Immediately after their Sydney-to-L.A. flight crashes on a remote tropical island, the surviving passengers — including tortured doc Jack (Matthew Fox), feral fugitive Kate (Evangeline Lilly), and quippy conman Sawyer (Josh Holloway) — buckle up for a bumpy ride: Their pilot is munched by a weird creature. They hear an eerie, 16-year-old distress transmission in French. A freakin' polar bear charges them from out of nowhere. ''Guys?where are we?'' asks washed-up rock star Charlie (Dominic Monaghan). We're still looking for the answer six years later, but the place to start that quest is here, the episode that deftly unveiled the weird world of Lost. —Dan Snierson
It turns out John Locke (Terry O'Quinn) — a.k.a. Lost's man of faith — wasn't always a mysterious, sparkly-eyed, boar-hunting man who was unafraid of the island-terrorizing monster. He used to be a sad sack, unlucky-in-love box company employee who just wanted to take a break from his miserable life by going on a walkabout in Australia. It also turns out that Locke was even more confined in his previous life than we could have imagined. Welcome to the show's first truly mind-melting moment, and a declaration: Gilligan's Island, this ain't. —D.S.
The faith vs. reason, destiny vs. free will debate embodied by John Locke and Jack Shephard explodes into near ideological warfare, framing the philosophical context for the Lost saga. The pressing issue, so to speak: whether or not inputting Hurley's cursed lotto numbers (4, 8, 15, 16, 23, 42) into an old computer and pressing a button every 108 minutes actually does something, or if it's just a twisted psych experiment concocted by the mad scientists of the Dharma Initiative. The theme of what and who can be trusted is made manifest via the Hatch's choppy, potentially dubious orientation film, which introduced a term that looms large here at the end of the series: ''The Incident.'' Locke: ''We're going to need to watch that again.'' So will you. —Jeff Jensen
The season that pitted the castaways against the Others began with the shocking reveal of how and where the alleged ''natives'' lived — and introduced the beautifully tragic/tragically heroic Juliet to the mix. Also memorable for its deep dive into Jack's redemption issues and disclosure of his shameful pre-Island secret: He knocked his alcoholic dad off the sobriety wagon! —J.J.
''THE MAN BEHIND THE CURTAIN'' (Season 3, Episode 20)
In the first full flashback episode for Benjamin Linus (Michael Emerson), we meet the scheming scoundrel's mom (who died in childbirth) and dad (a drunk who blamed his son for his mom's death); we see Ben and his dad enter the Dharma Initiative in its 1970s prime, led by a long-haired hippie named Horace Goodspeed (Doug Hutchison); young Ben (Sterling Beaumon) meets island ''hostile'' Richard Alpert (Nestor Carbonell), who we learn isn't so much with the aging; and we see how Ben (Michael Emerson) manages to rid the Island of those pesky Dharma-ites. Meanwhile, in the present, Ben introduces Locke to the Island's true leader, Jacob — who lives in a rickety cabin surrounded by black ash and isn't exactly corporeal — which Ben instantly regrets after Jacob communicates with Locke in a way he never has with Ben. All told, it's a jam-packed, mega-download doozy. —Adam B. Vary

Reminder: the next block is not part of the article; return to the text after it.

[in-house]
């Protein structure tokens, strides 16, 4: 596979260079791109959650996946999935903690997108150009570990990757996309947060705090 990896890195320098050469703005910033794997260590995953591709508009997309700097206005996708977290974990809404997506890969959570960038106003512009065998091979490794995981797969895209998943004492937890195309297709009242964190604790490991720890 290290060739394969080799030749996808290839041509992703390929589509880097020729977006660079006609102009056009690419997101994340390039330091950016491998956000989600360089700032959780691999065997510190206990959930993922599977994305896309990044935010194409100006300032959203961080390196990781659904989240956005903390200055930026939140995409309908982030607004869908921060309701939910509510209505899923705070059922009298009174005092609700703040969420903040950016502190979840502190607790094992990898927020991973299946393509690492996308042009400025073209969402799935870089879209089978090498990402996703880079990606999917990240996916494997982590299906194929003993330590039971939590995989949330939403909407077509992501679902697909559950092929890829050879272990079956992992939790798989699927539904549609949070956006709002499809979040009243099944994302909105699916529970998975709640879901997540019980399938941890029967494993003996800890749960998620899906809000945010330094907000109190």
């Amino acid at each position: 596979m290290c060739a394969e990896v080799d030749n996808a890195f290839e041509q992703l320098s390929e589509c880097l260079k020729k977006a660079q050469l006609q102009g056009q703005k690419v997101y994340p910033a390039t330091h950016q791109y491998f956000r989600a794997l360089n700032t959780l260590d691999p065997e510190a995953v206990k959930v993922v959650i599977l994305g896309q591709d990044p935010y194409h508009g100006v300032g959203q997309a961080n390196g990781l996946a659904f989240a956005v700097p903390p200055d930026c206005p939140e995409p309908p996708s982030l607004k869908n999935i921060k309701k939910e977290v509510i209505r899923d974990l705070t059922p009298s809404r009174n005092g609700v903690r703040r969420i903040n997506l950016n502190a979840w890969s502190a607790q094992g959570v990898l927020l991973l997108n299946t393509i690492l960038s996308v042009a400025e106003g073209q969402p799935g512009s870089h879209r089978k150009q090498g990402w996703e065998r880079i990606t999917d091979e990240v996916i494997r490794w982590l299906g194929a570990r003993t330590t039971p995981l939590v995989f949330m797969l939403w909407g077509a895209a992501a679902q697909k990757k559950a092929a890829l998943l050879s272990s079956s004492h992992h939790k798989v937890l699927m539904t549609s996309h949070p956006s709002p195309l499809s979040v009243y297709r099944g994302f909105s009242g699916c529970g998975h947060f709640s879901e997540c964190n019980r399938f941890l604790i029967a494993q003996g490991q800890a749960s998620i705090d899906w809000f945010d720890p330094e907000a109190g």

The episode finally brought Charlie Pace to the fate Desmond (Henry Ian Cusick) foresaw in ''Flashes Before Your Eyes,'' and the heroin-addicted rocker learns the boat the Flight 815 survivors think was sent to save Desmond (and, by proxy, them) by his eternal beloved Penny Widmore (Sonya Walger) isn't what it seems at all. Throughout the episode, we see a bearded, suicidal, drug-and-booze addicted Jack in L.A., wracked with guilt over the death of?someone. But it's not until the mind-melting final scene that we realize Lost is about things far grander than merely how these people will escape from that wild-and-crazy island. —A.B.V.
Sayid (Naveen Andrews) and Desmond are en-route via helicopter to the mysterious freighter anchored off the island, when, zap!, Desmond finds his consciousness hopping between his present and past in 1996, further plunging Lost down the time-travel rabbit hole. As genius physicist and freighter-folkie Daniel Faraday (Jeremy Davies) explains to Desmond — that is, in 1996 — hopping through time is a nasty side effect of off-Island travel, and a deadly one, too, if you can't find a ''constant'' from both time periods to ground your mind in the here and now. When Desmond finds his (one guess who it is), it's arguably the most wrenching, powerful, three-hanky-minimum scene in Lost history. —A.B.V.
''THE LIFE AND DEATH OF JEREMY BENTHAM'' (Season 5, Episode 7)
The intriguing saga of John Locke widens and deepens as he's charged with heading back to civilization to persuade his fellow castaways to return to the Island. When Ben interrupts a distraught Locke right as he's about to hang himself, a chilling turn of events follows, and the grave consequences extend all the way into season 6. —D.S.
Trapped in the past and facing certain death, Jack and his fellow quantum leapers conspired to destroy the Island with an H-bomb, thus creating a history-smashing paradox that could rewrite their destinies. Meanwhile, we learn that the Island is home to two ancient, seemingly supernatural figures who are at odds with each other: Jacob, the god-like director of the Others, and the shape-shifting Man In Black. Posing as...someone, MIB manipulates Jacob's former golden boy Ben to...oh, but why spoil it. Go watch it already. But hurry: The end of Lost begins Feb. 2. —J.J.